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Charles H. Williams,
Attorney and Counselor
at Law, P.S.
707 South Snoqualmie
Street,
Suite 4A
Seattle, WA 98108

Phone:206-707-8524
Toll free:800-854-3458
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Fatal hit-and-run may result in vehicular homicide charges

A recent Washington crash is still being investigated to determine exactly what took place. The driver responsible for the accident may be charged with vehicular homicide. Police say that the hit-and-run accident happened when a car crossed over the line into the other lane and collided with a van. Two people who had been riding in the van were treated for minor injuries.

The car that was responsible for the accident took off after hitting the van. A call for an ambulance was made a short time later from a residence about a mile from the scene of the crash. An ambulance arrived but unfortunately the injured man died on the way to the hospital. Officials believe that the man had been a passenger in the car involved in the hit-and-run collision.

Officials suspect that the driver of the car was speeding and that alcohol may have been involved. Although charges have not been made, officials said the driver may be facing vehicular homicide charges.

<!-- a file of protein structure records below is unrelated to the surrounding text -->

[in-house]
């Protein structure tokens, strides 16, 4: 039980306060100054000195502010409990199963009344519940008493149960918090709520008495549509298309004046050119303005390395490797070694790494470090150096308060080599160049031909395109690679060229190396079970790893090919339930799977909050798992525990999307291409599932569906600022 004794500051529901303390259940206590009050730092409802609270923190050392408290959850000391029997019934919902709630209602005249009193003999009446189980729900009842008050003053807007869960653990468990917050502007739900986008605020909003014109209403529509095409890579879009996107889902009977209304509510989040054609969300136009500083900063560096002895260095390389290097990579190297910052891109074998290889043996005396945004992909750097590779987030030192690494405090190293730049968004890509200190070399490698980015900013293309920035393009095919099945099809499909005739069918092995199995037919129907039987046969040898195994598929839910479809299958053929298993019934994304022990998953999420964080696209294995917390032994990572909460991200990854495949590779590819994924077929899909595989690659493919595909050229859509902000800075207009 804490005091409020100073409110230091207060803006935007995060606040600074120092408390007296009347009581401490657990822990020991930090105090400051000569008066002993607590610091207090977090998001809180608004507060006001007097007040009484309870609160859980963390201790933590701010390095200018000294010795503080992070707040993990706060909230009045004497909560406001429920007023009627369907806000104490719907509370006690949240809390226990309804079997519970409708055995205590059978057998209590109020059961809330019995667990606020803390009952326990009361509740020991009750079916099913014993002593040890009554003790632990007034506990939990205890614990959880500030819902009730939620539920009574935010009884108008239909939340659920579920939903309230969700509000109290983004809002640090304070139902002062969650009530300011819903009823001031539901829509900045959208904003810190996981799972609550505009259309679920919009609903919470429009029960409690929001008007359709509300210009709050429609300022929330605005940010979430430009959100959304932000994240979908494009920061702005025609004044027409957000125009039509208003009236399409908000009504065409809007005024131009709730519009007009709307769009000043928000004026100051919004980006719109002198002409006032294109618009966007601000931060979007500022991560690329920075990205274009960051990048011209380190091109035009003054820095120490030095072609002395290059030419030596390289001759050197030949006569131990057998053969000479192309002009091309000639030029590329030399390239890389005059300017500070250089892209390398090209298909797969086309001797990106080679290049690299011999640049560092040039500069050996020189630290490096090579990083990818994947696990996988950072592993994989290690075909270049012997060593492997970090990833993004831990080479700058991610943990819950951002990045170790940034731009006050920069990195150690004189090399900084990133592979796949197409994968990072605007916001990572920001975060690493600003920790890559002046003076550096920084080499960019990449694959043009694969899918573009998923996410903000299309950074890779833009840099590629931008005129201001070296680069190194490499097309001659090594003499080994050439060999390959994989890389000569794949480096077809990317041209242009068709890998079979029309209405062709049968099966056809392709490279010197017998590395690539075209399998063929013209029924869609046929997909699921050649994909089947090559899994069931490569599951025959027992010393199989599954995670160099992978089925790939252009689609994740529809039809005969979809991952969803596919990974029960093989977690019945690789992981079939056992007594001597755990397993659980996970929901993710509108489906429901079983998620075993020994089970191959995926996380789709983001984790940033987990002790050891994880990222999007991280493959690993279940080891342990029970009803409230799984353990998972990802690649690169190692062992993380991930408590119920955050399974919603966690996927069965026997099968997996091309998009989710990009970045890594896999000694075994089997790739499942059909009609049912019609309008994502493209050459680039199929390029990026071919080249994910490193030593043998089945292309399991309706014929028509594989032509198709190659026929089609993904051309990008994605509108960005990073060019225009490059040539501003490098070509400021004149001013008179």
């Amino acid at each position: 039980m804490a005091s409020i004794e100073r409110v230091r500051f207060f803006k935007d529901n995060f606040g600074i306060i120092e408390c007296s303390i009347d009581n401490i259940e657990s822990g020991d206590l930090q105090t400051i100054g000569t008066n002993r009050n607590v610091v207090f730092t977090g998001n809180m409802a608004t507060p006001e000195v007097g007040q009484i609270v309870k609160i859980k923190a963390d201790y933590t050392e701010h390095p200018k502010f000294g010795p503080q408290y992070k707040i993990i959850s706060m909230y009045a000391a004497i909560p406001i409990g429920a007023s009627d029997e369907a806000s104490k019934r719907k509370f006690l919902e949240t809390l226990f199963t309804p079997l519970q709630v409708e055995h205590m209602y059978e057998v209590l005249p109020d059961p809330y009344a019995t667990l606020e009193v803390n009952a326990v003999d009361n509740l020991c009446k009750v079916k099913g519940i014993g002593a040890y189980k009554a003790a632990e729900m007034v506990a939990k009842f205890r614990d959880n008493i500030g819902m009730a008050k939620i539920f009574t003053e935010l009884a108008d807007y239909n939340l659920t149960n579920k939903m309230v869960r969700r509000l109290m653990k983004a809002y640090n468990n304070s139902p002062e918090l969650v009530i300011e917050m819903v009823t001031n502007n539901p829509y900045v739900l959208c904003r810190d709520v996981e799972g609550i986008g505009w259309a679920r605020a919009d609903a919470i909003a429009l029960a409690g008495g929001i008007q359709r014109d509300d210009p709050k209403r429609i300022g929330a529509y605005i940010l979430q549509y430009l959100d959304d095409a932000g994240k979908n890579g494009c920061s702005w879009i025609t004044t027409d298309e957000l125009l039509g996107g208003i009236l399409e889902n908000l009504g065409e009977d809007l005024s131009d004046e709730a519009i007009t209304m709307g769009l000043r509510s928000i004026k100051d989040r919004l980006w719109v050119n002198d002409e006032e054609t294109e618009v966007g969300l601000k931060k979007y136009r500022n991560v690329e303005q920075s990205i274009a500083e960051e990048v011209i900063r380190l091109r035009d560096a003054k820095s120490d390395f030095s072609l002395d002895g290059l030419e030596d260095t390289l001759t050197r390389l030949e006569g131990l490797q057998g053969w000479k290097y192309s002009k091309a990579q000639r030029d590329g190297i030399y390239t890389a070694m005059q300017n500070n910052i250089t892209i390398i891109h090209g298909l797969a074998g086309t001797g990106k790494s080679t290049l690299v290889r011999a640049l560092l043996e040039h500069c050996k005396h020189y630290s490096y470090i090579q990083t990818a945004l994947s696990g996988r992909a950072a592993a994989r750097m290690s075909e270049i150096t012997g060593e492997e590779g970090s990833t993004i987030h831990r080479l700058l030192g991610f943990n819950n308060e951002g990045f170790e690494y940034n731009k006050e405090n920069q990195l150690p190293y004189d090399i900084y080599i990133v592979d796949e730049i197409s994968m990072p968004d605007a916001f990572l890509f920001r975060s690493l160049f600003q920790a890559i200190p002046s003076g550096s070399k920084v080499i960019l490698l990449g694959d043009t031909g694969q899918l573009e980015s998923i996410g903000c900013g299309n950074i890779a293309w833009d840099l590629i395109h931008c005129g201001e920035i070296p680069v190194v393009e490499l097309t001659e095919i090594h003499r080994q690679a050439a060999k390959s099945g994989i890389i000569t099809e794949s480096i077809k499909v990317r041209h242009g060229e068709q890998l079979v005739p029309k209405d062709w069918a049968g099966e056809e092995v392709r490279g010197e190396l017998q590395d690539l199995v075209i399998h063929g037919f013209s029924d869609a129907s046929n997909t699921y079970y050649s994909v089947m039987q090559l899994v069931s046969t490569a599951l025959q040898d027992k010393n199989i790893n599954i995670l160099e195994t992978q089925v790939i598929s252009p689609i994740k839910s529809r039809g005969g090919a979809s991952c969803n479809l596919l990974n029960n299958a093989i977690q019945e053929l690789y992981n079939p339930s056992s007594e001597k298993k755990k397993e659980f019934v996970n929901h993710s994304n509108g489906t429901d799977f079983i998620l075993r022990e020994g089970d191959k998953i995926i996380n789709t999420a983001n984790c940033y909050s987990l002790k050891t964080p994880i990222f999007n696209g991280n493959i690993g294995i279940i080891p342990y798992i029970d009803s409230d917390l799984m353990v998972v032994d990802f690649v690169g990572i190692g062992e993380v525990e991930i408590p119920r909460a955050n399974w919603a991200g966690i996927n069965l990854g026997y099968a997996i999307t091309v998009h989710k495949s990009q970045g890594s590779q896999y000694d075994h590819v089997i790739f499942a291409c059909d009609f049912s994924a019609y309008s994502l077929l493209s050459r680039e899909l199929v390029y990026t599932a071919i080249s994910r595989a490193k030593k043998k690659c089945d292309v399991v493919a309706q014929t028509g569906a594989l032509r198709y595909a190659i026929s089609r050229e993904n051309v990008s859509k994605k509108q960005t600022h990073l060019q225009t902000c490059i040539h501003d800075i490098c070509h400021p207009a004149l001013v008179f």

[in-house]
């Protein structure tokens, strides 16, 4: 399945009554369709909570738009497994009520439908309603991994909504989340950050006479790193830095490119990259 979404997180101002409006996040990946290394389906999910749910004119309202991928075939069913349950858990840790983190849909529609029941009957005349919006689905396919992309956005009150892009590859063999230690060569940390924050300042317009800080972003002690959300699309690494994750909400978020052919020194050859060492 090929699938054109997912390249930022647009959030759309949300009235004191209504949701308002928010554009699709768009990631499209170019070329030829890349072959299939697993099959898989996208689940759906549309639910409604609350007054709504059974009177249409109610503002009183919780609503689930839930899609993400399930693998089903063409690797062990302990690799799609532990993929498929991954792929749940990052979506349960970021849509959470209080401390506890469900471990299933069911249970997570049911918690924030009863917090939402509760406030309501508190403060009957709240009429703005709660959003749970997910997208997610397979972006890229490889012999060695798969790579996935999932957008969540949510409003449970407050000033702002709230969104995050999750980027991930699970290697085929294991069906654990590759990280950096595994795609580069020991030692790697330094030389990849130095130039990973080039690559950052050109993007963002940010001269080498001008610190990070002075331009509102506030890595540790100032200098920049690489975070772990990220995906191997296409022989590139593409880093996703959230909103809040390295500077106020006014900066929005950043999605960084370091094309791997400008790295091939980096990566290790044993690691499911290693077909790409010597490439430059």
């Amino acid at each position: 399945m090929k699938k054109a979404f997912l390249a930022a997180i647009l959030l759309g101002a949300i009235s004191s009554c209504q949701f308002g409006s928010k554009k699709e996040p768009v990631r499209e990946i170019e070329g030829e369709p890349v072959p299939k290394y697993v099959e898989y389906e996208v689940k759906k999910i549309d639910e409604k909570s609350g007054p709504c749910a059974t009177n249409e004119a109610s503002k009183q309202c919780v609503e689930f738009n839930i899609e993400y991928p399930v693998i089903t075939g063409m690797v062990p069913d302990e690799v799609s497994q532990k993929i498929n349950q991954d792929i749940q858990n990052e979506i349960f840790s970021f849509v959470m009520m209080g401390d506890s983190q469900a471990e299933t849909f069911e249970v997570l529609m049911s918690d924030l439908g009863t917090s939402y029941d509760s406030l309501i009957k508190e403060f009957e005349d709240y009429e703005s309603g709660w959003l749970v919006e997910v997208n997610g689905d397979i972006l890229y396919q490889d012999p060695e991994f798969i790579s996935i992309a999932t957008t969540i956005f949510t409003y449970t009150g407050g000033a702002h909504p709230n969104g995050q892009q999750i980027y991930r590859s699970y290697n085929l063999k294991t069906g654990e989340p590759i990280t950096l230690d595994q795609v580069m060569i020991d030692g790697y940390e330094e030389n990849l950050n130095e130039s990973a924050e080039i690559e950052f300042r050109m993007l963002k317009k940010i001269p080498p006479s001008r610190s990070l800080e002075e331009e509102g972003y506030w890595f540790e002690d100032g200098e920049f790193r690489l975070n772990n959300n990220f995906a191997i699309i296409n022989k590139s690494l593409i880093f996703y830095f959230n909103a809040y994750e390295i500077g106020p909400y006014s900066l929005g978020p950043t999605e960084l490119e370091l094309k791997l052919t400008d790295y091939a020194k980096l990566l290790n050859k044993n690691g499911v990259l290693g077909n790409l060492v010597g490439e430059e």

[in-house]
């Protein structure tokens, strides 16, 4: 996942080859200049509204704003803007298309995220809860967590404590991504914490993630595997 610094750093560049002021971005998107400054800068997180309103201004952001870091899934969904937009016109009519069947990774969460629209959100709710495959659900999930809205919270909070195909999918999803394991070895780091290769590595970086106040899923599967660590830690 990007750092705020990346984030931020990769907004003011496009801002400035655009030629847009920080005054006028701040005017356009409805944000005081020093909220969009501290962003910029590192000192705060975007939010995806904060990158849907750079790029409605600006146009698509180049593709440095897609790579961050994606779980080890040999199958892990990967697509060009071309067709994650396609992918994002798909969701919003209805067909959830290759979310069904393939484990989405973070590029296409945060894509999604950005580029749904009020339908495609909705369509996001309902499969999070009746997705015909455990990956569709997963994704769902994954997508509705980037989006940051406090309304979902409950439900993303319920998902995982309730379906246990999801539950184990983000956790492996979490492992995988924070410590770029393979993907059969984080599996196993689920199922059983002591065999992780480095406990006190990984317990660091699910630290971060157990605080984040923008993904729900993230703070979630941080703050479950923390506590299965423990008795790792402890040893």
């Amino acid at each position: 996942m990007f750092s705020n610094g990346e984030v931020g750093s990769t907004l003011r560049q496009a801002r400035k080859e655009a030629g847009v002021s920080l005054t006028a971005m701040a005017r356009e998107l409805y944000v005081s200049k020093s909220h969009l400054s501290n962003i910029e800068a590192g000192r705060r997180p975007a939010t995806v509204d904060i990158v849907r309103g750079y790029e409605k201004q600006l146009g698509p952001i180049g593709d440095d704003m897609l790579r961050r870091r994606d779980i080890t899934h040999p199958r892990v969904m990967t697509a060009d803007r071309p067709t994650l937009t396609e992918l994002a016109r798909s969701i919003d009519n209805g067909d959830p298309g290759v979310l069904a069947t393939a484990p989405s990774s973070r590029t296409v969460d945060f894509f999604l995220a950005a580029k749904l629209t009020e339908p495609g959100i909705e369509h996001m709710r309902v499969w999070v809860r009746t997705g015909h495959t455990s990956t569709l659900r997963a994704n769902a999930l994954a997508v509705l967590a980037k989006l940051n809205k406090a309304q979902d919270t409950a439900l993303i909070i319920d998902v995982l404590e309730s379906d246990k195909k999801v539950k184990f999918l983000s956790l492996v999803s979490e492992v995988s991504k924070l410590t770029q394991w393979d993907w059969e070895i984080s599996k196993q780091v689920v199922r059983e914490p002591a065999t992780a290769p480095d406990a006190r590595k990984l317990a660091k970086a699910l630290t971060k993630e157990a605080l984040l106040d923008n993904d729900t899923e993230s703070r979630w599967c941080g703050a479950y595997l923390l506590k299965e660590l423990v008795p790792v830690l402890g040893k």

Vehicular homicide is a class A felony for causing death to another while operating a vehicle under the influence. Washington has toughened up the sentencing for such crimes and recently passed a bill that increases penalties for drunk drivers charged with vehicular homicide. The new sentencing is similar to that of first-degree manslaughter and will go from a minimum of about 20 months in prison to nearly five years.

A vehicular homicide conviction can result in loss of license, a criminal record, fines, and jail time. If you or someone you love faces these or similar charges, it's important that you speak with an experienced DUI attorney right away.

Source: The Seattle Times, The Associated Press, "Fatal hit-and-run crash in Ocean Shores," May 9, 2012

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